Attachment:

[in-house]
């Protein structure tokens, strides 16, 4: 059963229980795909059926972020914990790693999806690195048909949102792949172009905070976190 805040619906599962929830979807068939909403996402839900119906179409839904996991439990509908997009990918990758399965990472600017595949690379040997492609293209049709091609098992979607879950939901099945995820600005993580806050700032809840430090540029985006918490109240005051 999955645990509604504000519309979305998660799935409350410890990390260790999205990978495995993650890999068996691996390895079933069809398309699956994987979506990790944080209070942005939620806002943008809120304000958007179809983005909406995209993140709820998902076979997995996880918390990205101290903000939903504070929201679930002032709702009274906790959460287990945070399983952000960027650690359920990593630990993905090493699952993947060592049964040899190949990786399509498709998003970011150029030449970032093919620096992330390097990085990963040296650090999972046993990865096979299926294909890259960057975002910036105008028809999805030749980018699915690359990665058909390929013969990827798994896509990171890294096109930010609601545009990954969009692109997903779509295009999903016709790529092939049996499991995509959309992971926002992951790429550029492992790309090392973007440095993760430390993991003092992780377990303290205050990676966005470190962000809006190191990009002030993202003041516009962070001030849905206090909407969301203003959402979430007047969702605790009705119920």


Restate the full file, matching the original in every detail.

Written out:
[in-house]
């Protein structure tokens, strides 16, 4: 059963229980795909059926972020914990790693999806690195048909949102792949172009905070976190 805040619906599962929830979807068939909403996402839900119906179409839904996991439990509908997009990918990758399965990472600017595949690379040997492609293209049709091609098992979607879950939901099945995820600005993580806050700032809840430090540029985006918490109240005051 999955645990509604504000519309979305998660799935409350410890990390260790999205990978495995993650890999068996691996390895079933069809398309699956994987979506990790944080209070942005939620806002943008809120304000958007179809983005909406995209993140709820998902076979997995996880918390990205101290903000939903504070929201679930002032709702009274906790959460287990945070399983952000960027650690359920990593630990993905090493699952993947060592049964040899190949990786399509498709998003970011150029030449970032093919620096992330390097990085990963040296650090999972046993990865096979299926294909890259960057975002910036105008028809999805030749980018699915690359990665058909390929013969990827798994896509990171890294096109930010609601545009990954969009692109997903779509295009999903016709790529092939049996499991995509959309992971926002992951790429550029492992790309090392973007440095993760430390993991003092992780377990303290205050990676966005470190962000809006190191990009002030993202003041516009962070001030849905206090909407969301203003959402979430007047969702605790009705119920």